According to a recent article in the New York Times, women in Italy have organised massive protests against Premier Silvio Berlusconi, the controversial 74 year old Italian leader who is currently under investigation for his allegedly remunerated social engagements with a 17-year-old girl. Thousands of women across Italy have taken to streets holding signs that broadcast messages like “ENOUGH!” and “We want a country that respects women.” A recent blog piece on genderdebate.com, a discussion forum run by a French economist, explained that “women’s anger in Italy [stems] from escalating gender discrimination in many fields.”
A recent report by GovernanceMetrics International (GMI) found some merit for this argument. Two thirds of all large-cap, publicly-listed companies in Italy have not appointed a single woman to their boards. Overall, women hold only 3.6% of the board seats in Italy. In fact, Italy holds the worst record of board gender diversity in any of the major economies in Europe.
Only one out of the 50 largest Italian companies has appointed more than two women to its board. Investors may start to wonder why major Italian companies like BULGARI, Fiat, and Parmalat have not appointed even one woman to their boards. “We’re not happy to be a second-rate country or an ugly television soap opera,” Susanna Camusso, the leader of the Italian General Confederation of labour, Italy’s largest labour union, said to receptive crowd gathered in Rome. “We want a country in which it’s possible for women to live in dignity,” she added.
Still, frustration with gender equality is not an Italy-specific issue, but rather a global concern. Even major international firms like the Zale Corporation and Domino’s Pizza UK & IRL do not have any women on their boards. In fact, one third of the companies in Europe have not appointed any women to their boards. Even so, most companies in the world do a better job than the big Italian firms. Overall, 59% of the more than 4,200 large cap companies that are listed on markets all over the globe have appointed at least one woman to their boards.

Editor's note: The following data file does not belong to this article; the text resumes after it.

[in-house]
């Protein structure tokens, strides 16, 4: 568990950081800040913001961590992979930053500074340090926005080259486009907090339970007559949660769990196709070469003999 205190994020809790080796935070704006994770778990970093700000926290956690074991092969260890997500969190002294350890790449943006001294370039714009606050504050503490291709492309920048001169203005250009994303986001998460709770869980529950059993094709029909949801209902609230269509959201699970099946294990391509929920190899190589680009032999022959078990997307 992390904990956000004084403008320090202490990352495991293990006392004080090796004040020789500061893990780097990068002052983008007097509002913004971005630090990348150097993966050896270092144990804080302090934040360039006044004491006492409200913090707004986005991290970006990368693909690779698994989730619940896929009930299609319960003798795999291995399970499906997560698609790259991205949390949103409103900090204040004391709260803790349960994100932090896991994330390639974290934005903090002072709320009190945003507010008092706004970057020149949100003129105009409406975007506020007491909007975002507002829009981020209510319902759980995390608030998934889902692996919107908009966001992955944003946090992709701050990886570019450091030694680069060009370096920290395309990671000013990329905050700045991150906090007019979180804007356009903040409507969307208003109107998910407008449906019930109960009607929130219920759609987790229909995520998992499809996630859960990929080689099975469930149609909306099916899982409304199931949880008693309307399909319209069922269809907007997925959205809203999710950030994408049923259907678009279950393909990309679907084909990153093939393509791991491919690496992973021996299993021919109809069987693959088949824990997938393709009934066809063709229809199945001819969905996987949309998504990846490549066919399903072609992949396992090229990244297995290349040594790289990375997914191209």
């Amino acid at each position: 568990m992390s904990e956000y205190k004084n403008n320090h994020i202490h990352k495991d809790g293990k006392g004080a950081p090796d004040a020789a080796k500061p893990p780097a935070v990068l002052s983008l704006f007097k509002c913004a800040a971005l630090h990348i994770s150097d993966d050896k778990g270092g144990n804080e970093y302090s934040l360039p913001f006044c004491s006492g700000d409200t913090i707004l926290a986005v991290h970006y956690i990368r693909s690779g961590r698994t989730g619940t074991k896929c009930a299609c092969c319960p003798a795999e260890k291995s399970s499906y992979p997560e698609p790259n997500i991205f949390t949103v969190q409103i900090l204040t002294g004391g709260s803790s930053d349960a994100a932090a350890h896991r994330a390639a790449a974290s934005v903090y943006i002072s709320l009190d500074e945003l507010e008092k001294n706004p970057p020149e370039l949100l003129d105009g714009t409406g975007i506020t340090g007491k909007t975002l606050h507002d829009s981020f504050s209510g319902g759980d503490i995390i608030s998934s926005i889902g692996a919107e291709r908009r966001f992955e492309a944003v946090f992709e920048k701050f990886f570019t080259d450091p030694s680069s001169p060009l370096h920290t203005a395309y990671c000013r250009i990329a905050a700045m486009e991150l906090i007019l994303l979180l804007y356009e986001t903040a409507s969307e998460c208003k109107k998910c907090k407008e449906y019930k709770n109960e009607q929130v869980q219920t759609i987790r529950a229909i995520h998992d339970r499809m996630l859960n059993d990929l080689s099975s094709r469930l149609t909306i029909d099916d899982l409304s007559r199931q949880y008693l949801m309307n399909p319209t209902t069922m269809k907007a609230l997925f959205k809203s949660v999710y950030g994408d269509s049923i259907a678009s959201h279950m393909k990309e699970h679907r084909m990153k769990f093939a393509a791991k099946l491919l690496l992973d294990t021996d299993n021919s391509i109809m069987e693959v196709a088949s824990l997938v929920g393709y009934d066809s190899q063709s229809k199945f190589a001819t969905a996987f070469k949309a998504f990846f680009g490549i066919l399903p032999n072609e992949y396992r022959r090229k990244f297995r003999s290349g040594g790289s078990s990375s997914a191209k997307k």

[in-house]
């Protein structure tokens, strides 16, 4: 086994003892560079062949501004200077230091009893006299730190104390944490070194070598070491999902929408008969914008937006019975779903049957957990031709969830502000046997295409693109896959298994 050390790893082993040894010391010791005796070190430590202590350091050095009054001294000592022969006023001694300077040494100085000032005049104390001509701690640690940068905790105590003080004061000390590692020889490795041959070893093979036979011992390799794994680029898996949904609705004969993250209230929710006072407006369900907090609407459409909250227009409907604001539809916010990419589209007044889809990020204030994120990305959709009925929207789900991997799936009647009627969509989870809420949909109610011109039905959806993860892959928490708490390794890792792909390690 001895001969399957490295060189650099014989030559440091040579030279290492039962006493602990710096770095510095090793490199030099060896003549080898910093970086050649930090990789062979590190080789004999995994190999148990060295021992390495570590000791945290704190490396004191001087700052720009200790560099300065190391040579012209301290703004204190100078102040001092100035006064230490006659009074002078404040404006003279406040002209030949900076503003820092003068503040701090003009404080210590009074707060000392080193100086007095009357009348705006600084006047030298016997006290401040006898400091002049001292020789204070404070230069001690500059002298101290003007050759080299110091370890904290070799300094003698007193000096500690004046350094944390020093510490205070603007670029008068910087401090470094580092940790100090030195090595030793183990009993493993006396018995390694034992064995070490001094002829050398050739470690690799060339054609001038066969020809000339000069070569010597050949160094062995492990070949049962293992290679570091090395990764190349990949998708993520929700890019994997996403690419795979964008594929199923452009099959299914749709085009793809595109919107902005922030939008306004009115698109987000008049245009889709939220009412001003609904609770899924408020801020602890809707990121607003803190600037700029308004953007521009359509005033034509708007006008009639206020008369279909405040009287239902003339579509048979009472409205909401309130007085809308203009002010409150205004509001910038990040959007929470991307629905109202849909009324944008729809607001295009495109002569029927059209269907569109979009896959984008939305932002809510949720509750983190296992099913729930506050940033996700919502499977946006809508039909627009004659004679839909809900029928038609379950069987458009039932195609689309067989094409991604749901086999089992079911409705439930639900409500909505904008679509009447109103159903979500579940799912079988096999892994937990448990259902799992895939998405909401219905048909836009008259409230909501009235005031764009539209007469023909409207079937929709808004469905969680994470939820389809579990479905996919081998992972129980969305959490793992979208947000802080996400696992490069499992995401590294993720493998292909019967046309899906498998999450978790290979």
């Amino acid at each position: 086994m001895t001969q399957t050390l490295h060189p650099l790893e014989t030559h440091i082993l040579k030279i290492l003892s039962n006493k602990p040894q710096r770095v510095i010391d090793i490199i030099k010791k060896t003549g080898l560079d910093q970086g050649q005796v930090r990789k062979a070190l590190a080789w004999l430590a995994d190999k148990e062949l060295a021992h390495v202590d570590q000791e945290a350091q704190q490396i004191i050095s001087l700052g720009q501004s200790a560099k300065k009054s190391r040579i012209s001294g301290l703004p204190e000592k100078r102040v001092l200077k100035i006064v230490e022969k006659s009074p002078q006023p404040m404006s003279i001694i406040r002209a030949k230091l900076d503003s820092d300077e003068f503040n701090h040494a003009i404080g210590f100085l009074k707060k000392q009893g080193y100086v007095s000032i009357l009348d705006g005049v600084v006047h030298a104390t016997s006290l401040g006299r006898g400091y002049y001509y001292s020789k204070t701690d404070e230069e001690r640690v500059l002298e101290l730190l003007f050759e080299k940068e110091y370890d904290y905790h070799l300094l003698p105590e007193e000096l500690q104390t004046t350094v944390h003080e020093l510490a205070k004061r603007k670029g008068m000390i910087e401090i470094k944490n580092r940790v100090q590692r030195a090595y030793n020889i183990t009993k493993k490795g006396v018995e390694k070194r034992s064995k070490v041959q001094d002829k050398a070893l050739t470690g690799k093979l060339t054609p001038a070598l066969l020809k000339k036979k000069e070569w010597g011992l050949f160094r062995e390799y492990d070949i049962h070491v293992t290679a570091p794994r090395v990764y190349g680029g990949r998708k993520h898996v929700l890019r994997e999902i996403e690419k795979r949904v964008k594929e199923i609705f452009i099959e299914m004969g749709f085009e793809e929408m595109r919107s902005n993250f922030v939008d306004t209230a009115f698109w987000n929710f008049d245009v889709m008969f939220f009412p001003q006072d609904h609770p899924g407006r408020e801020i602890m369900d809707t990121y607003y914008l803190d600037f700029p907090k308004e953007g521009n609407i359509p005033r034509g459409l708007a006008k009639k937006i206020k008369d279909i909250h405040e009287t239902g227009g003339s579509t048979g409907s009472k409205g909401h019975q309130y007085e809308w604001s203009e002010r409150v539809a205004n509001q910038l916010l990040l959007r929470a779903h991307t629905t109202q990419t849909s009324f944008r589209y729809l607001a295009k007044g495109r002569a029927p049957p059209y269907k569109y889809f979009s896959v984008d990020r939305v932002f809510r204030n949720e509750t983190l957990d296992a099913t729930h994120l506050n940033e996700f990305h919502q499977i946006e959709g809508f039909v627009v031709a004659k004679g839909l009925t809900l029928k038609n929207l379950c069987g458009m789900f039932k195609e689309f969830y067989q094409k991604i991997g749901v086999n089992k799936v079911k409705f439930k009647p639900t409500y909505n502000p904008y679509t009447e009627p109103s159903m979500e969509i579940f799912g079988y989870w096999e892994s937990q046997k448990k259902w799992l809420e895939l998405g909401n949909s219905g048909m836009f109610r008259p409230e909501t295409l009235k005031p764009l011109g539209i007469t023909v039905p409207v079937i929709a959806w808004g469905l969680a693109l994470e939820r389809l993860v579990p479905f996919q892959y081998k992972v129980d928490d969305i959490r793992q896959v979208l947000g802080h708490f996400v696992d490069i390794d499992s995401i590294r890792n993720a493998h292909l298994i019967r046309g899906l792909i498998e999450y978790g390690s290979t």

Many countries, like Spain, France, and Norway already have quota systems in place. Italy’s parliament is currently discussing the adoption of a “quota rosa” system that would impose new requirements for the inclusion of female directors on the boards of public companies. The law, which was passed in 2010 by one house of Italy’s Parliament, would require the boards at public and state-owned companies to be at least 1/3 female. The law is still up for debate in the country’s upper house of Parliament.
So far, Mr. Berlusconi has accused his detractors of being “moralists” and “puritans.” Around the world, however, people are not quite as ready to dismiss the issue as a topic for public debate. With the recent release of the Davies Report in the U.K., the topic of gender diversity in the corporate board room continues to be the subject of spirited discussion around the globe. Clearly Italy is heading in a new direction when it comes to equal opportunity and board-room diversity.
Mara Carfagna, the former model whom Berlusconi appointed as the country’s Equal Opportunity Minister, resigned in November, 2010. The women protesting in Rome’s streets, however, are adding new voices to the debate.
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